If you go
‘In the Heights’
When: 8 p.m. Monday through April 2 and
2 p.m. April 3
Where: Naples Philharmonic Center for the Arts, 5833 Pelican Bay Blvd.
Information: 597-1900 or www.thephil.org
Lin-Manuel Miranda was an overnight sensation.
The musical he wrote and starred in, “In the Heights,” was instantly celebrated as a Broadway sensation. It was nominated for a whopping 13 Tony Awards and won four, including Best Musical. Now Miranda is in the process of adapting his vision for the screen, in a film to be directed by musical wunderkind Kenny Ortega.
The national touring cast of the musical stops in Naples for a week of performances at the Naples Philharmonic Center for the Arts from Monday until April 3.
The thing about overnight sensations is they rarely happen overnight. Miranda toiled for nearly a decade to get his vision off the ground. What started out as a 19-year-old sophomore’s college project at Wesleyan University, took another eight years before it saw the Great White Way. In between, Miranda was constantly tweaking, polishing and fine-tuning his dream.
“I actually was watching a video of the original production at Wesleyan the other day,” Miranda, 30, said. “It’s almost completely different. I had a good idea but I didn’t have the craft to pull it off.”
He worked with veteran Broadway producers, such as Kevin McCollum and Jeffrey Seller, who had helped push other atypical musicals, “Rent” and “Avenue Q,” to great success.
In a way, Miranda is proof that having a great idea is much more important than having the skill to pull it off. To put it in basketball terms, you can teach someone to have a good jump shot but you can’t teach height.
Perhaps it’s surprising, given Broadway’s Latin influence goes back at least to “West Side Story,” it took someone so long to incorporate such a strong Latin flavor into a musical. But “In the Heights” went further than that. Well-versed in music as diverse as merengue and hip-hop, Miranda incorporated the sounds that would be native to his characters rather than imposing a specific genre on the whole production.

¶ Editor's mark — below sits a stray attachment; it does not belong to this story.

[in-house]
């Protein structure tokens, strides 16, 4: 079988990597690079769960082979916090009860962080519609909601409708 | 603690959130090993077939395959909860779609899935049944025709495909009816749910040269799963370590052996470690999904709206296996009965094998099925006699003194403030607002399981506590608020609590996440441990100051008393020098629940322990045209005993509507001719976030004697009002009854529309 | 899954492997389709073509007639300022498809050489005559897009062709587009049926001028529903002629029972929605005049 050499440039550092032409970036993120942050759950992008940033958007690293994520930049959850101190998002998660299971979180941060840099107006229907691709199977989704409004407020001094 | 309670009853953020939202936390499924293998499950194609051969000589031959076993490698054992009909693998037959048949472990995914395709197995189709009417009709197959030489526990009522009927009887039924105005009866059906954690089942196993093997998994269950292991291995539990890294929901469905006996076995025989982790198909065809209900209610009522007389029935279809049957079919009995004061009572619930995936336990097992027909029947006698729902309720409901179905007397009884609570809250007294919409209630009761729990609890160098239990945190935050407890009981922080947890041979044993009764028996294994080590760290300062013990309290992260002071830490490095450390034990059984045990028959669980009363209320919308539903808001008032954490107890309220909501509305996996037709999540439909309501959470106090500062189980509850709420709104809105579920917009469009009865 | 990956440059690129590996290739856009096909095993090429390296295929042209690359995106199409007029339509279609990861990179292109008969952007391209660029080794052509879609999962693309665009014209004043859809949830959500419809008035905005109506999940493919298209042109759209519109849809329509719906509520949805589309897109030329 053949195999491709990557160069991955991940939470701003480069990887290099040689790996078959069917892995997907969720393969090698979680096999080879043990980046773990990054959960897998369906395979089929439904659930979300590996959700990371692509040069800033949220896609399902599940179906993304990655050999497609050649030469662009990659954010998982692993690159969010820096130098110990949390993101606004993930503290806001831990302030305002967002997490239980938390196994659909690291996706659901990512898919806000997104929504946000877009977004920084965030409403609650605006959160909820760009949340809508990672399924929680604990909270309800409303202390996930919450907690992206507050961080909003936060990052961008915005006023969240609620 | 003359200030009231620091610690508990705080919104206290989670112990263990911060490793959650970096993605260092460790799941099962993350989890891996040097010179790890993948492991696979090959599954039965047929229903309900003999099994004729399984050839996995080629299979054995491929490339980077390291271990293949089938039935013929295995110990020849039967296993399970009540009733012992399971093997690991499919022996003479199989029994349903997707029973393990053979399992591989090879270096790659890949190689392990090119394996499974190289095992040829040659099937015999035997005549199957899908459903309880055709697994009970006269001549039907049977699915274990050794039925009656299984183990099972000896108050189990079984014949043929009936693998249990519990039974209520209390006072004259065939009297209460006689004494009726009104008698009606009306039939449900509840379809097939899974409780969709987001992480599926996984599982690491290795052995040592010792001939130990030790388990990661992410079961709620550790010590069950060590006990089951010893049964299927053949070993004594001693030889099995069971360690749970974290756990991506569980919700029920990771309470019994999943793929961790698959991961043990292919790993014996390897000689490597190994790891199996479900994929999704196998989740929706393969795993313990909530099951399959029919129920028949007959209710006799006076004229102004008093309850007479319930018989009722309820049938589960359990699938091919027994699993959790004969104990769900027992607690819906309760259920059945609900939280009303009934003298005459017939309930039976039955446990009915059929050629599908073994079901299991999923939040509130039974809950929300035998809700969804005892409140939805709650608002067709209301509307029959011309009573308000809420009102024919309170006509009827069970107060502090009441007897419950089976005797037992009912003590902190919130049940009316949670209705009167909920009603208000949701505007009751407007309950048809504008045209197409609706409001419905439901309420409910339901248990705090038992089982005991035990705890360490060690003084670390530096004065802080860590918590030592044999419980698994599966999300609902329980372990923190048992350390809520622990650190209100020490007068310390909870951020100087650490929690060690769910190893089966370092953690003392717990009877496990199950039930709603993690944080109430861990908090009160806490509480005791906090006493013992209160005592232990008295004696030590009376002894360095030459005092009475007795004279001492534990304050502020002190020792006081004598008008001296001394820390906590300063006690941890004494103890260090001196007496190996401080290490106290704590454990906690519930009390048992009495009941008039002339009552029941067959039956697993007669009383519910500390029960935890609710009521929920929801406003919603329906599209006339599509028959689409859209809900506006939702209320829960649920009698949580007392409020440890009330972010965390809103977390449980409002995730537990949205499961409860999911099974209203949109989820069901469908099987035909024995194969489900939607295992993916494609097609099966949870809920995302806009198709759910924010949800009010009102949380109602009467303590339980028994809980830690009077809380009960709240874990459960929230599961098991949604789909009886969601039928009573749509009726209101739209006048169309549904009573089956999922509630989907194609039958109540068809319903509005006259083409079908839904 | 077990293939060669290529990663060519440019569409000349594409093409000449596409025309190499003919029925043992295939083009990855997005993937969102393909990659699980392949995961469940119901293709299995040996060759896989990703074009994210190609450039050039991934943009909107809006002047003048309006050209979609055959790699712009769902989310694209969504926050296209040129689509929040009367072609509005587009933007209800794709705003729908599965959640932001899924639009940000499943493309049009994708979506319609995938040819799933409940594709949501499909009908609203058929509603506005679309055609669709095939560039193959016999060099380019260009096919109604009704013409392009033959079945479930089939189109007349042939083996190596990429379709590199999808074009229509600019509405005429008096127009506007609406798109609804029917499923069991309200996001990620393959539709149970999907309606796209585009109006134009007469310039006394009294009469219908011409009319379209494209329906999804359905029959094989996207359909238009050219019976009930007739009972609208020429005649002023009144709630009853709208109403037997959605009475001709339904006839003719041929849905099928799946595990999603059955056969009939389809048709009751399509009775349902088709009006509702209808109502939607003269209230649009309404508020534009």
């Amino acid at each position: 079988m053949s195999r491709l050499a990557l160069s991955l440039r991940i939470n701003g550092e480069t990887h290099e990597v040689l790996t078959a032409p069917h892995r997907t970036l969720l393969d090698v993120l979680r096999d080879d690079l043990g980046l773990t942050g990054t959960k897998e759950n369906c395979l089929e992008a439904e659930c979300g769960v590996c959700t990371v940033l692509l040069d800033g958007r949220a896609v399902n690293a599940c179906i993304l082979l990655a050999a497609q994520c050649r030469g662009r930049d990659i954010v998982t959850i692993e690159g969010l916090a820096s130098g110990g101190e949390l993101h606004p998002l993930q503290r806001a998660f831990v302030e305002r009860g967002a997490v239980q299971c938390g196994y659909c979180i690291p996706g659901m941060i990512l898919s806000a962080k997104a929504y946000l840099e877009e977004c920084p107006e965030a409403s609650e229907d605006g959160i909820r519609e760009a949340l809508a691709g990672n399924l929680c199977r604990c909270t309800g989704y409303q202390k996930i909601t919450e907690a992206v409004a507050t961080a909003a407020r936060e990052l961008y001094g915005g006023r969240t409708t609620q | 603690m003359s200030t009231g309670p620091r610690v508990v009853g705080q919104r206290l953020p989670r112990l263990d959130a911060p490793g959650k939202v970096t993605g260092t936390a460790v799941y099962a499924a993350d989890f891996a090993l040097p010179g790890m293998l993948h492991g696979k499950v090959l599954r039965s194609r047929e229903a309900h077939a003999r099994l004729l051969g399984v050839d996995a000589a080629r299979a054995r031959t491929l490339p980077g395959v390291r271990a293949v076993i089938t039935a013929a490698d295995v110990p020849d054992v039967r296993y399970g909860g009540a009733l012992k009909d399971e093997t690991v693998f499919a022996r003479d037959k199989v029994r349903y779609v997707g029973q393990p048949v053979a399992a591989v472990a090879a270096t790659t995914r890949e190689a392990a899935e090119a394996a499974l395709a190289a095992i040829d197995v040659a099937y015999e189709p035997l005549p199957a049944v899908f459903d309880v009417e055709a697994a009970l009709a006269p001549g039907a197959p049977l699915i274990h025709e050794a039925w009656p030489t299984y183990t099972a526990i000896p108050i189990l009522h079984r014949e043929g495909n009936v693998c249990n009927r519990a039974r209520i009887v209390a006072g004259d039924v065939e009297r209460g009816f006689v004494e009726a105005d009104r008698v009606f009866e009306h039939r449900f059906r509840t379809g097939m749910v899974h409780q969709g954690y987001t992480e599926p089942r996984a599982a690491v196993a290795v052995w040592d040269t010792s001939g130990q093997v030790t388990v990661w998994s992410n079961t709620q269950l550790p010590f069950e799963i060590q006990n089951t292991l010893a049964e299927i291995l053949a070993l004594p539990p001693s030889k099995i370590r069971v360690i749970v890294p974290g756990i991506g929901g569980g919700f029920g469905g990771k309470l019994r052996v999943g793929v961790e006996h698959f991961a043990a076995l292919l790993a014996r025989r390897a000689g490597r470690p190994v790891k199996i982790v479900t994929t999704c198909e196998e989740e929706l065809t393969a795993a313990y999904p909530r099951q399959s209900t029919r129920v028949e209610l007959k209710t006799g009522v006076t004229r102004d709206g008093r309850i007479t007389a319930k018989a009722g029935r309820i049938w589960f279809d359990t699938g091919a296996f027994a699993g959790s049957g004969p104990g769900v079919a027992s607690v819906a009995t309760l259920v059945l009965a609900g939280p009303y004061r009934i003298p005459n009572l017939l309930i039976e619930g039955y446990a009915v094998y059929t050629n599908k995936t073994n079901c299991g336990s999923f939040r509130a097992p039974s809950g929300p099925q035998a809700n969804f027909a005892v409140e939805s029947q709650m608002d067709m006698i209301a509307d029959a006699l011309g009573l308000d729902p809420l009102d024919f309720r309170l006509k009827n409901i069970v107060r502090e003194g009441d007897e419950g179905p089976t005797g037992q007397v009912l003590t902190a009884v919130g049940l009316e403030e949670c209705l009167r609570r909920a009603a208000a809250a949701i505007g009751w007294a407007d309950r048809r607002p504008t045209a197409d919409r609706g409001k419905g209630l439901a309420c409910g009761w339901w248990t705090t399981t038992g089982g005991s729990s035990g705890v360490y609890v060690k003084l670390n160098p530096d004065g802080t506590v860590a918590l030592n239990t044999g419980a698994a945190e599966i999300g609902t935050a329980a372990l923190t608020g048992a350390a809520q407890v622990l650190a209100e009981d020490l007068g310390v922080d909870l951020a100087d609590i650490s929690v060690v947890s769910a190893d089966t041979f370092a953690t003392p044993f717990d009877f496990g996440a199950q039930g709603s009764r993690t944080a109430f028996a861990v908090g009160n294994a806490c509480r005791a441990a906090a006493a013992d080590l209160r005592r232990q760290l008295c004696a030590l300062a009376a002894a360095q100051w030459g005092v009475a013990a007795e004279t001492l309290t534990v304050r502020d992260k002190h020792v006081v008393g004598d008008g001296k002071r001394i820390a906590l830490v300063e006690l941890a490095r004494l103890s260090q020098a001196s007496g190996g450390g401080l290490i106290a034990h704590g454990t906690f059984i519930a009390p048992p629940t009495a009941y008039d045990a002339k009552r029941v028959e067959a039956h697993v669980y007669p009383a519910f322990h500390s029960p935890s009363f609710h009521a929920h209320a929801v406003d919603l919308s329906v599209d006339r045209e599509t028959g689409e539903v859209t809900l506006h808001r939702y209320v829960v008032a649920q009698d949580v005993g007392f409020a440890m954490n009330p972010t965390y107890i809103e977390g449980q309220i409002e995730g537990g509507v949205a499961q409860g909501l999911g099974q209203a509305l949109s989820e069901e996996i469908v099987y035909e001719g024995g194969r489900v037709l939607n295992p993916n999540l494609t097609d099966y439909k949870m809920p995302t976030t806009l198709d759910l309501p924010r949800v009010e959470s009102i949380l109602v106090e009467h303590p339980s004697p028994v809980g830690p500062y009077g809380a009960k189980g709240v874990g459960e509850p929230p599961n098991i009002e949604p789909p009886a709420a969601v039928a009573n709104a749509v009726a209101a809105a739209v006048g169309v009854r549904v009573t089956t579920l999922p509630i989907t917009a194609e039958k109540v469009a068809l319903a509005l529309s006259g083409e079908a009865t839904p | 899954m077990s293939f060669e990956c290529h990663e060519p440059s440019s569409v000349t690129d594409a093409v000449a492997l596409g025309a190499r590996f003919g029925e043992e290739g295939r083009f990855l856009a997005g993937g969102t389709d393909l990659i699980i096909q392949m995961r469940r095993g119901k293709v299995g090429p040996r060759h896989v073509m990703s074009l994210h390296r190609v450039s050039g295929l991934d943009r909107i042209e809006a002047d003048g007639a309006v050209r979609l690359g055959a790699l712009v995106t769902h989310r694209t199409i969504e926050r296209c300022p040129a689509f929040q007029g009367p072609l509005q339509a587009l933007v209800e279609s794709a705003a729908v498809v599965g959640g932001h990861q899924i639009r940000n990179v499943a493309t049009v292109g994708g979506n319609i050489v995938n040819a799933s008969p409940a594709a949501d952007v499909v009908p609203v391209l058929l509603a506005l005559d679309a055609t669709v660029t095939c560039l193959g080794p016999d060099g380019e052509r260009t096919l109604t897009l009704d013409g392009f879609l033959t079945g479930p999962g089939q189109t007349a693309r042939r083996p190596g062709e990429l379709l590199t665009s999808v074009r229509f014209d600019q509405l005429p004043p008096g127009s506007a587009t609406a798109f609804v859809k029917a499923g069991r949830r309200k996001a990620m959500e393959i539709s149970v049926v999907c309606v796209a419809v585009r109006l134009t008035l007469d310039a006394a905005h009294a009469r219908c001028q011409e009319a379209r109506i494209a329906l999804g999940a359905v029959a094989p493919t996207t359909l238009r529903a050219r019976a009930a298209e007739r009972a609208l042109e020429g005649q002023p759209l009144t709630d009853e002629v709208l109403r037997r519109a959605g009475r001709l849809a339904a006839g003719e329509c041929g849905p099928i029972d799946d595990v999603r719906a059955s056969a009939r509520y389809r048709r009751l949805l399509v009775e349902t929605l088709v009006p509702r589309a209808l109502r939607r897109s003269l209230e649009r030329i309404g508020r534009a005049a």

“It wasn’t necessarily intentional,” he says. “I was working with the music that was natural to me. This is the sound from 173rd to 183rd in Manhattan. It’s a mix of hip-hop and Latin music. I wanted it to sound very natural for those characters.”
So of course Abuela Claudia sings an “old-school Cuban mambo” because that’s the music of her time. But the main character Usnavi, played first by Miranda on stage, is a hip-hop guy.
If you are expecting “Oklahoma” you are going to be disoriented to say the least. For Miranda, there wasn’t a choice but to write a musical that fit his skill set. If he wanted to be a leading man, he was going to have to write himself a leading part.
“I can’t dance well enough to be Bernardo,” he says of the “West Side Story” character he played in high school because he was “the only Puerto Rican in the class.”
It was a challenge for him to give up playing Usnavi on Broadway. In many ways the character was an extension of himself. But Miranda knew it would be handed over to more-than-capable actors and if he wanted to move on in his writing, there was no way to play one character eight times a week and write others at the same time.
In his down time, he took on a role in the two-hour season opener of “House,” playing the manic foil to Hugh Laurie’s institutionalized doctor. In every respect, he is now more famous for that 120 minutes of TV than he will ever be for writing a Tony-winning musical or playing a lead on Broadway.
But that’s OK.
“ ‘In the Heights’ would have to play on Broadway for 100 years before as many people could see that as people who watched that one episode of TV,” he says.
But he’s hoping to overwhelm America with other projects until they know him by his complete body of work. He recently rewrote “West Side Story” for a Spanish-language production. He’s working on adaptations for a “Bring It On” musical and the “Heights” movie.
“It’s really exciting to bring that world into 3-D,” he says, then rethinks the connotation of that last sentence. “Not like ‘Alice in Wonderland,’ but well, you never know.”